|dc.description.abstract||Organic acids are of fundamental importance in all plant species. They have been clearly described to have roles as important as photosynthate, energy production, carbon storage, biosynthesis of amino acids, stomatal conductance, and plant-microbe interactions (REF). In addition to these varied roles, organic acids are important for taste, being responsible for sourness and contributing to the flavour. Acidity is also one of the main ripening indices that determines the harvest date of fruits. But, in addition, in the fruit of tomato has shown that the levels of this acid are related to the maintenance of the quality of the fruit in post-harvest (Centeno et al., 2011; Lopez et al., 2015).
Understanding the mechanistic basic of ripening regulation and postharvest has been the focus of industry. In particular, tomato (Solanum lycopersicum) fruit has special importance since it is one of the most important horticultural crops worldwide (http://faostat3.fao.org/home/E). Also, tomato has emerged as the pre-eminent experimental model for studying fleshy fruit, including the developmental control of ripening and ethylene synthesis and perception (Carrari and Fernie, 2006; Hyang et al., 2009).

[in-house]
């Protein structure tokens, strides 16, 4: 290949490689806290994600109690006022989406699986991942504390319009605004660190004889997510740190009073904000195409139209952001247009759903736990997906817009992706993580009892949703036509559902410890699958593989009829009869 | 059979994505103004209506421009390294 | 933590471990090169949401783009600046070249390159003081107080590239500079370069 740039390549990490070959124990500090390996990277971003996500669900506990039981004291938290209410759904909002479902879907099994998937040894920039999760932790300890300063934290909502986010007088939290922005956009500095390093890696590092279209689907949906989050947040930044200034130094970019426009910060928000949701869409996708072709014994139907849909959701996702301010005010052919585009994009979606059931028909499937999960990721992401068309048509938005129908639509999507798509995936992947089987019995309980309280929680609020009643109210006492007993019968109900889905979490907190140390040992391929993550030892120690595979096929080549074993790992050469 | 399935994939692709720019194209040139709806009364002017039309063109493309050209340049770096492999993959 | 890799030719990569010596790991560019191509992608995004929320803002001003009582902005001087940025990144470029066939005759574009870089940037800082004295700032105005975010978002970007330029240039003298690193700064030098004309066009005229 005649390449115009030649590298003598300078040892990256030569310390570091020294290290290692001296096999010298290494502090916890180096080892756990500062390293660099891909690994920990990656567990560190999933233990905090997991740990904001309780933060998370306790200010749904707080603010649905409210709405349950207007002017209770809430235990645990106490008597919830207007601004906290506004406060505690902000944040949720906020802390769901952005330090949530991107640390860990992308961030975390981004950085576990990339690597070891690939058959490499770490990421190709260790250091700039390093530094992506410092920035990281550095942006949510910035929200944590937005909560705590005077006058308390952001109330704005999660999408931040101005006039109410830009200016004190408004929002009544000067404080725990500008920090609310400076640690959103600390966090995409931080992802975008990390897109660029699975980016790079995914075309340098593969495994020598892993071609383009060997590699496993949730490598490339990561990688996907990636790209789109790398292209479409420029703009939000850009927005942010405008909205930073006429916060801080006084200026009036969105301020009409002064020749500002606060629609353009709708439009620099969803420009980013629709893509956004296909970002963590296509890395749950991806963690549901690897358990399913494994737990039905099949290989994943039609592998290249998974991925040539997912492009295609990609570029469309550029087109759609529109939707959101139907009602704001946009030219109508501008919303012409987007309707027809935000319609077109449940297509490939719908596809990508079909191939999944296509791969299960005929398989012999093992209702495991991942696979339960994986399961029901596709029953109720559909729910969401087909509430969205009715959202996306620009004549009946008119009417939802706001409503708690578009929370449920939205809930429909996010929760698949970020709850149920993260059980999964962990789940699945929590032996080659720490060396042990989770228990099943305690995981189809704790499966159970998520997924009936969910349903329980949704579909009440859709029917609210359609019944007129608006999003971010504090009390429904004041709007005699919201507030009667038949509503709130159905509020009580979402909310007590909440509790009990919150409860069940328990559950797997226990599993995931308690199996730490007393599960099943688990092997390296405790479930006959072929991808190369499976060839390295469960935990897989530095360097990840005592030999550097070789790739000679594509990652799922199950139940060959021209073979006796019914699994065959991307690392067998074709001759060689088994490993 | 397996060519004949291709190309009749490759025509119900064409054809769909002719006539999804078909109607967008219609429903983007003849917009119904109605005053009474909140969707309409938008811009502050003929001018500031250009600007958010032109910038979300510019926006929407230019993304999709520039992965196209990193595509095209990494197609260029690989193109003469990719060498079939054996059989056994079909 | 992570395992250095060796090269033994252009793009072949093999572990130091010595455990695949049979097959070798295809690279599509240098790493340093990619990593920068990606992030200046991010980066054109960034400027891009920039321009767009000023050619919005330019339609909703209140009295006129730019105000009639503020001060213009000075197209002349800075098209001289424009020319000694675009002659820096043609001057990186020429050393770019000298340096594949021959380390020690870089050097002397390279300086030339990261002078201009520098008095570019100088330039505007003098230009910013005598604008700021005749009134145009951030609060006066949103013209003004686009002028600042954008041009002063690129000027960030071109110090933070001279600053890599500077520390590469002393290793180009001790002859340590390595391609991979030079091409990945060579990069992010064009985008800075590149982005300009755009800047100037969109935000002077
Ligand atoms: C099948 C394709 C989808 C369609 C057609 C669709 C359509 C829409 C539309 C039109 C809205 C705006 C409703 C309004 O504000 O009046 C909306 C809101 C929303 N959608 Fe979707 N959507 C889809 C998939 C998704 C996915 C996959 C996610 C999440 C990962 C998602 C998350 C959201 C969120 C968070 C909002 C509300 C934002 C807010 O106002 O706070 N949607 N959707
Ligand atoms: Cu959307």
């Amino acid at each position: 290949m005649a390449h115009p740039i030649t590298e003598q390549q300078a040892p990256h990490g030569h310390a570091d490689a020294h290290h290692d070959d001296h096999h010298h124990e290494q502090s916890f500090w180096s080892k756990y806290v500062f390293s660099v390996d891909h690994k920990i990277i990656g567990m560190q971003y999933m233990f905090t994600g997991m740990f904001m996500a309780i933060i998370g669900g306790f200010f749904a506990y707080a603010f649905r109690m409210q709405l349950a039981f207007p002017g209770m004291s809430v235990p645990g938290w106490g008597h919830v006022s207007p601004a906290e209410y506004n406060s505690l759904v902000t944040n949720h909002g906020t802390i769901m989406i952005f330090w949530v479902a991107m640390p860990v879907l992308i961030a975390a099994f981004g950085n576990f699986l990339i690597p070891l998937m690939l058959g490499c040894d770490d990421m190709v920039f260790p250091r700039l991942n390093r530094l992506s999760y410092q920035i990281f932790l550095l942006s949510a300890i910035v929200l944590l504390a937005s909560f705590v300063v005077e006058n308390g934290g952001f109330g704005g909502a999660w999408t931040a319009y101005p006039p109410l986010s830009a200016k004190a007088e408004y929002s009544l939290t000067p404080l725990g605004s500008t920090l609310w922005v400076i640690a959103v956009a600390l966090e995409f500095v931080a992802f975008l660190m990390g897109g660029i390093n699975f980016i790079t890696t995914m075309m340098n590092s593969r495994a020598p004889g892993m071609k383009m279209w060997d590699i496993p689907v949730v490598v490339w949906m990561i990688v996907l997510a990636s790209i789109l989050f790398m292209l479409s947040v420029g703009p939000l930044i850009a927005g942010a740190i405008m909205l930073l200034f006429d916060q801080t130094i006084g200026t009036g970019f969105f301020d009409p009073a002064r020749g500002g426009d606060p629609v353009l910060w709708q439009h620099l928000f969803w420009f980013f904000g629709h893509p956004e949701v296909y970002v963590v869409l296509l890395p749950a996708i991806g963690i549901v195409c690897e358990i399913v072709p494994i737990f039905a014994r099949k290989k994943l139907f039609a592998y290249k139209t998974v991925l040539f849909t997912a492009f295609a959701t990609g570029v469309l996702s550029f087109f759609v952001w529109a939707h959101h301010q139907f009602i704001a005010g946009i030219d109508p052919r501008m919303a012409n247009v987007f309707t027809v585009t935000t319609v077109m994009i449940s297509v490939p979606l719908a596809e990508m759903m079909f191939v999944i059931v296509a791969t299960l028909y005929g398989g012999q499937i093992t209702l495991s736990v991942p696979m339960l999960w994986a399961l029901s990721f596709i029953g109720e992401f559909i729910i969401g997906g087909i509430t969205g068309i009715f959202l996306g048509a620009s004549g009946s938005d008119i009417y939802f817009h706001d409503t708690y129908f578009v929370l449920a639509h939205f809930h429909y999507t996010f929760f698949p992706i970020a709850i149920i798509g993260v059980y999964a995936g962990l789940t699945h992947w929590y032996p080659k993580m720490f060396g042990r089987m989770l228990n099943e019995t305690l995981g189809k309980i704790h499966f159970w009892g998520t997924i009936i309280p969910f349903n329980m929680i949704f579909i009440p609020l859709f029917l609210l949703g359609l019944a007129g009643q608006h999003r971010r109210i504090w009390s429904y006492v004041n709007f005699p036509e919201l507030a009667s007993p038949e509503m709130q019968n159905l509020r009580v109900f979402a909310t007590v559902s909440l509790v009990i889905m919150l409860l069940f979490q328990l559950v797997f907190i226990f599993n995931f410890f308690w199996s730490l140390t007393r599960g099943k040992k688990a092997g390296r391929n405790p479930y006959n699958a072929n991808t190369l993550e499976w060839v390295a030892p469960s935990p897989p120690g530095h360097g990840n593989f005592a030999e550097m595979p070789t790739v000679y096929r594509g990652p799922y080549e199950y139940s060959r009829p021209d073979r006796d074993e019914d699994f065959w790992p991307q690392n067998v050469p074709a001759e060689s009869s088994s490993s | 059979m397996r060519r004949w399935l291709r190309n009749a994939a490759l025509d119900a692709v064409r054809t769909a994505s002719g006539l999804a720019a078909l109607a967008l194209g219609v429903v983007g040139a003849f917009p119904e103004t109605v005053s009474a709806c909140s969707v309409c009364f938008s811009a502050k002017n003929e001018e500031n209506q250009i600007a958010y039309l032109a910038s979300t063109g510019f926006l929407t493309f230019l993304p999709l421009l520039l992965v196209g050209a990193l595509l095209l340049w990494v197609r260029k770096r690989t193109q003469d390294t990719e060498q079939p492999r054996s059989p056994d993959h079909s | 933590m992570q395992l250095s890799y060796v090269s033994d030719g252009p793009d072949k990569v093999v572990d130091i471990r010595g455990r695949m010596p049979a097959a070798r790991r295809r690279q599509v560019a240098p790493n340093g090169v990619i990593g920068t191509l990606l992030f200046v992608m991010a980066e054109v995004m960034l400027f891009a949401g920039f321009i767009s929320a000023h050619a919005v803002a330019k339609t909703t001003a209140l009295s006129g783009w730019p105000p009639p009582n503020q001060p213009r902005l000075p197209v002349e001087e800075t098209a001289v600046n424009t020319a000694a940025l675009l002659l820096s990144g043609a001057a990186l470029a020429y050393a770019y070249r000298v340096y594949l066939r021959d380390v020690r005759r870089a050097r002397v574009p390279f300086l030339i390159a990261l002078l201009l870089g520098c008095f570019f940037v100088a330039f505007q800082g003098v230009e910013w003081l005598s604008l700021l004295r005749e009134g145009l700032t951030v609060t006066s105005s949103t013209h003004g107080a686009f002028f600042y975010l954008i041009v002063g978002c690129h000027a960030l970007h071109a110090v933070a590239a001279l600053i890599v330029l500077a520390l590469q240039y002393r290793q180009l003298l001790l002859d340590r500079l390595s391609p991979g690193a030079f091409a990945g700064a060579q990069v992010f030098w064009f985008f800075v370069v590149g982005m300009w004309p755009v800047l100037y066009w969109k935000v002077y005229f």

In this study, we investigated the photosynthesis and primary metabolome, of leaves and fruits jointly with ripening-related gene expression of fruit from transgenic tomato plants overexpressing a bacterial maleate isomerase gene to better understand the factors that influence the concentration of two important acids, fumarate and malate, in fruit and plant.
In the transgenic plants we observed dwarf phenotype, flowering delay, and alteration in postharvest life. Furthermore, metabolomics analysis allowed us to assess the changes of amino acids, sugars and organic acids during fruit ripening and leaf development of the transgenic plants indicating a pivotal role of malate and fumarate, as regulatory metabolites.||en_US